In this post I will describe you another feature of Silverlight 4 “Access to external content”. Here I will show how to drag and drop some external images to my sample application. Earlier Silverlight 4 this feature was not available. There was no client file access permission. But in this new release they introduced this functionality by which you can implement the same.

To implement this feature you must need Silverlight 4, which is now available in Beta 1 version. You need Visual Studio 2010 Beta 2 which you can download freely from Microsoft site.

Now if your dev environment is ready then we can go further to implement the same. Excited so much to do it? Create a Silverlight project which will create “MainPage.xaml” for you. Inside the MainPage.xaml add a ScrollViewer containing a WrapPanel. Your ScrollViewer will have a fixed Height & Width where as your WrapPanel will be free size. This ensures that, if more components are added inside the WrapPanel it will automatically add a scrollbar to it. So, you can scroll through the child components. In this example I want to drop some external image files inside this panel. So, I will set the WrapPanel “AllowDrop” property to true. This will make the panel droppable.

On the Drop event handler of the wrap panel you will get the dropped files as data to the DropEventArgs which has an array of FileInfo. DataFormats.FileDrop sets the droppable permission to the panel.

FileInfo[] droppedFiles = e.Data.GetData(DataFormats.FileDrop) as FileInfo[];
Now for each dropped file you can check whether it is a supported image file. If so, proceed further to add it to the wrap panel. See the sample code:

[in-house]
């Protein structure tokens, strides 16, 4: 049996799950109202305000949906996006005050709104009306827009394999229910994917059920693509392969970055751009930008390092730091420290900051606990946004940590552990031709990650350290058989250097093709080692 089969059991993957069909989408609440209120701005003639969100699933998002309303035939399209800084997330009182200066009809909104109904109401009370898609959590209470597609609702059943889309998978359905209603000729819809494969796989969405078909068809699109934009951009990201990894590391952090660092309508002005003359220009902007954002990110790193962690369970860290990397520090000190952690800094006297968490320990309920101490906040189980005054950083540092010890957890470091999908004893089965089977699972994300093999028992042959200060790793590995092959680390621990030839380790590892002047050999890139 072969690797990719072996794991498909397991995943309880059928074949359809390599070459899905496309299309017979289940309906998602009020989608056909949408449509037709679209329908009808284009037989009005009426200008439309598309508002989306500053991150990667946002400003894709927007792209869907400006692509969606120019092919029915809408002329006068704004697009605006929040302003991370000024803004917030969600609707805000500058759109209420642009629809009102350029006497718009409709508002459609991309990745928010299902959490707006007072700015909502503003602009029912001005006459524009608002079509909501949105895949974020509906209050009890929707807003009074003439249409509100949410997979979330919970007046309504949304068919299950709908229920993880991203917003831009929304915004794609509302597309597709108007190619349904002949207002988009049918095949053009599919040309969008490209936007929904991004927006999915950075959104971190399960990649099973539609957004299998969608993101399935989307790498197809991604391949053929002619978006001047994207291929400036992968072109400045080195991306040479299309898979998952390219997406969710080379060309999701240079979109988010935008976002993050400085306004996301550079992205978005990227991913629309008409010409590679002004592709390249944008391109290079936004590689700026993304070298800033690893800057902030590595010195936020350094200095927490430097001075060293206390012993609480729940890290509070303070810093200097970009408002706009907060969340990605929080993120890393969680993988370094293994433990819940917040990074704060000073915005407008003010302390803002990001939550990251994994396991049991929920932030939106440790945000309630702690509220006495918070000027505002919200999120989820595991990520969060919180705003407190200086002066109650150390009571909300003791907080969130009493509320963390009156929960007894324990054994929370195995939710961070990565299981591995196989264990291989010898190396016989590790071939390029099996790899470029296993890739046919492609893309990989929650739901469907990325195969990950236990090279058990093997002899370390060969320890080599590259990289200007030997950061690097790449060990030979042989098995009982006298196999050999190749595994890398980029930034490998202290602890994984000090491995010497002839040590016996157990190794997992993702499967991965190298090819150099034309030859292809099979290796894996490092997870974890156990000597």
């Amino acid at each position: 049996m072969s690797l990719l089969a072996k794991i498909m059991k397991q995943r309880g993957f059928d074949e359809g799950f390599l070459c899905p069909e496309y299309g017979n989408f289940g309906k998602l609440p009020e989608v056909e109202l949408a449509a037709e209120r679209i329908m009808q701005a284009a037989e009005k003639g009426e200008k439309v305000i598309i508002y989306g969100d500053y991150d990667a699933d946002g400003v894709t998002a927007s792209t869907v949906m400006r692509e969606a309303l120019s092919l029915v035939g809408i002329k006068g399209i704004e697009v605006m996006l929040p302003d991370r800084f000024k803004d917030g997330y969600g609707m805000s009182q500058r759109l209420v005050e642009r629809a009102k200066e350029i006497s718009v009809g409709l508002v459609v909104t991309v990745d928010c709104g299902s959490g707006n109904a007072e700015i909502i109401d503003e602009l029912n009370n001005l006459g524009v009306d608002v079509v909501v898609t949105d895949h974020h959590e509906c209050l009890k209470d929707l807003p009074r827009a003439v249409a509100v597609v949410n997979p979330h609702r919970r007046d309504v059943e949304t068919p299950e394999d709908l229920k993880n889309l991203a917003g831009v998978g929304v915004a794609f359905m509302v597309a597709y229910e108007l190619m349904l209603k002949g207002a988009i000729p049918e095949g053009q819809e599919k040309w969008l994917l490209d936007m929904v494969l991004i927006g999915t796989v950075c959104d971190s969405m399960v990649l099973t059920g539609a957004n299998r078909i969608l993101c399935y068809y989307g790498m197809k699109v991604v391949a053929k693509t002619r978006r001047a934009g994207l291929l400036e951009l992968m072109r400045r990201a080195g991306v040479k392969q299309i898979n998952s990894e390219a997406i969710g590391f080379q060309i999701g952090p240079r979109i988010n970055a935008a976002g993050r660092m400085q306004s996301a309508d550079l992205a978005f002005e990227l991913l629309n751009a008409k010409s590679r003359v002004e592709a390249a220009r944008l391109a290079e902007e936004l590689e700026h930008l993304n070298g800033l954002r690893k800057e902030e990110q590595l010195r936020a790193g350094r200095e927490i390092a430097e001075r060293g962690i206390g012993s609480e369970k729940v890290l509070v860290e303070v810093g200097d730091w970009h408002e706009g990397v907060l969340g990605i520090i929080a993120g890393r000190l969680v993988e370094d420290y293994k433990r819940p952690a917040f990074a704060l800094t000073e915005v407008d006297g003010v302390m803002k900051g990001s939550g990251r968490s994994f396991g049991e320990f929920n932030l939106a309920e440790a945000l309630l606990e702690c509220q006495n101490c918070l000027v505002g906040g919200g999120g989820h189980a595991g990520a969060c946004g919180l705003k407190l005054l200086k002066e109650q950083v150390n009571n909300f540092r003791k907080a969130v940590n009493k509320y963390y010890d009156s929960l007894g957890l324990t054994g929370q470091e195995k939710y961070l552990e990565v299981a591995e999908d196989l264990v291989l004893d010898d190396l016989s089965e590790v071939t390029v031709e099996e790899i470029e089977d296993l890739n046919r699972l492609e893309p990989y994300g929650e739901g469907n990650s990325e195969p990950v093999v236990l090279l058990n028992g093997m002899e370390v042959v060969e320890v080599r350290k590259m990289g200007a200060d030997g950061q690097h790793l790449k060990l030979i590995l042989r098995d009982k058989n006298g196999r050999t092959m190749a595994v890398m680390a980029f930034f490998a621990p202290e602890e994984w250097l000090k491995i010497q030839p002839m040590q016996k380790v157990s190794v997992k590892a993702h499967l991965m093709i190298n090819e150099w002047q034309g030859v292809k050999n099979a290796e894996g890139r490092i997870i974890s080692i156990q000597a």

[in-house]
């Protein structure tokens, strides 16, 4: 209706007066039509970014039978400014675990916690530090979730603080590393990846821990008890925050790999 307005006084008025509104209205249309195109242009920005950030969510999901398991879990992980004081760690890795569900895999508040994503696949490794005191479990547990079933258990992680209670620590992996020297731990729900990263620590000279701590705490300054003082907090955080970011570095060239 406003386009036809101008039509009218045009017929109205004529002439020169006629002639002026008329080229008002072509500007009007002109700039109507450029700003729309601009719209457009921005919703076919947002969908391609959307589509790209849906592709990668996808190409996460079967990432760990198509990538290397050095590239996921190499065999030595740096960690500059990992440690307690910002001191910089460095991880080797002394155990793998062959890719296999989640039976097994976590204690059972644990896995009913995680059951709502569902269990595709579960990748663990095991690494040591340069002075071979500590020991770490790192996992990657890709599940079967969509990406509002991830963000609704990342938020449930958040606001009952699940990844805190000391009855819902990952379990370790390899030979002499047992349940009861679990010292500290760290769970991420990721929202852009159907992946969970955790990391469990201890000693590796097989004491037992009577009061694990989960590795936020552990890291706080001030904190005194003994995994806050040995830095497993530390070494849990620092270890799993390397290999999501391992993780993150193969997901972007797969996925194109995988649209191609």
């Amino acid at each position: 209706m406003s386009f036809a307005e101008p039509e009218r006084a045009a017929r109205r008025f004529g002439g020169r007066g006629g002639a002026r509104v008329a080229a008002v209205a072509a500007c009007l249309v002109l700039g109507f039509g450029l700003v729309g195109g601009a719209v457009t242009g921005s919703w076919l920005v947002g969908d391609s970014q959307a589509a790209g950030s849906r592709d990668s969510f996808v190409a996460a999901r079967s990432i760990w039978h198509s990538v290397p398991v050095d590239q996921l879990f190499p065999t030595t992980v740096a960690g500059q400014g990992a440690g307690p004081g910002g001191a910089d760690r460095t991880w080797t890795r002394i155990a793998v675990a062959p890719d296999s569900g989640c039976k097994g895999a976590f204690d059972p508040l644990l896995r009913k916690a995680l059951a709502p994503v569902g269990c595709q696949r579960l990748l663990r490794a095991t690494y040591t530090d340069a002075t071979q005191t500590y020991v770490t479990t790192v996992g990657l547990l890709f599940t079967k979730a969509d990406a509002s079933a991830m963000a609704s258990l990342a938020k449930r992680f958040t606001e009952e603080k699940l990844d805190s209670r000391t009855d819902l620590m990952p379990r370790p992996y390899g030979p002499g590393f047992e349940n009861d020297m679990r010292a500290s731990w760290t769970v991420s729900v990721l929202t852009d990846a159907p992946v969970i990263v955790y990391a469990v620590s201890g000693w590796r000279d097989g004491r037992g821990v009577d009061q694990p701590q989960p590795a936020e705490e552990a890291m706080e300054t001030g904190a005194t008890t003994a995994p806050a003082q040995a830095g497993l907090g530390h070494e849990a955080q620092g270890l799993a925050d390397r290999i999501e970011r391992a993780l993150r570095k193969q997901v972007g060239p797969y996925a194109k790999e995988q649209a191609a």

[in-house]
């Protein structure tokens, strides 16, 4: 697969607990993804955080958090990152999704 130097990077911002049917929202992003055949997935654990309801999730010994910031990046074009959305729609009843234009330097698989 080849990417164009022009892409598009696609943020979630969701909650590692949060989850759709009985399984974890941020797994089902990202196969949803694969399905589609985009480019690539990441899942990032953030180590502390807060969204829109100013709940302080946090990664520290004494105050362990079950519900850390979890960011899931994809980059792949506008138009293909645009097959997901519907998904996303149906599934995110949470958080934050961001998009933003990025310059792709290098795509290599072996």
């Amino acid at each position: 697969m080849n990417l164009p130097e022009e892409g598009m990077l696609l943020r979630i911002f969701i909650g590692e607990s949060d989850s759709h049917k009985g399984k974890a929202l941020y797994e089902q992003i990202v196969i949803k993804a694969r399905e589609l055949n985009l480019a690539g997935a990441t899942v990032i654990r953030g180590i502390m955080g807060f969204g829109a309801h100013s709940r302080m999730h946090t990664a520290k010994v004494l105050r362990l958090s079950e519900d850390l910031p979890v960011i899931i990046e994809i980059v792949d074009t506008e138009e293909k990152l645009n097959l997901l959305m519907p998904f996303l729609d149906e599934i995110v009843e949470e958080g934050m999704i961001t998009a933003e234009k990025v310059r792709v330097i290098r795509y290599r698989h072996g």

void imageContainer_Drop(object sender, DragEventArgs e)
    FileInfo[] droppedFiles = e.Data.GetData(DataFormats.FileDrop) as FileInfo[];

    foreach (FileInfo droppedFile in droppedFiles)
        if (IsSupportedImageFile(droppedFile.Extension))
            Border imagePlaceHolder = new Border()
                Child = CreateImage(droppedFile),
                Background = transparentColor,
                Margin = new Thickness(10.0),
                Cursor = Cursors.Hand,
            ToolTipService.SetToolTip(imagePlaceHolder, droppedFile.Name);

            imagePlaceHolder.MouseEnter += imagePlaceHolder_MouseEnter;
            imagePlaceHolder.MouseLeave += imagePlaceHolder_MouseLeave;

Here IsSupportedImageFile() method takes the extension of the dropped file as a parameter which will check whether it is a valid image format. I used .jpg & .png for the demonstration which actually uses switch case. The CreateImage() method creates an object of the image from the FileStream of the dropped file.
private Image CreateImage(FileInfo droppedFile)
    using (FileStream fileStream = droppedFile.OpenRead())
        BitmapImage bitmapImage = new BitmapImage();

        return new Image() { Source = bitmapImage, Width = 100, Margin = new Thickness(5.0) };

Now after writing this code, your application will be ready to get external file droppable inside it. Run your application & drop some jpg/png files from your image directory to your browser i.e. Silverlight application. You will see that the dropped images are automatically added inside your panel. This is a good example of accessing external files droppable inside your web application. Download the sample solution & implement what you want to do.

So what next? I think from the above example you will get the idea of what we can achieve from this. Anyway you can implement file upload utility by just dragging & dropping inside the web application just like Skydrive. You can also drop text files to read the file instead of browsing & uploading to the server. And more… Go ahead & enjoy programming with Silverlight 4.

Download Sample Application:   Silverlight 4 Drag-N-Drop External Image

Published by on under .Net |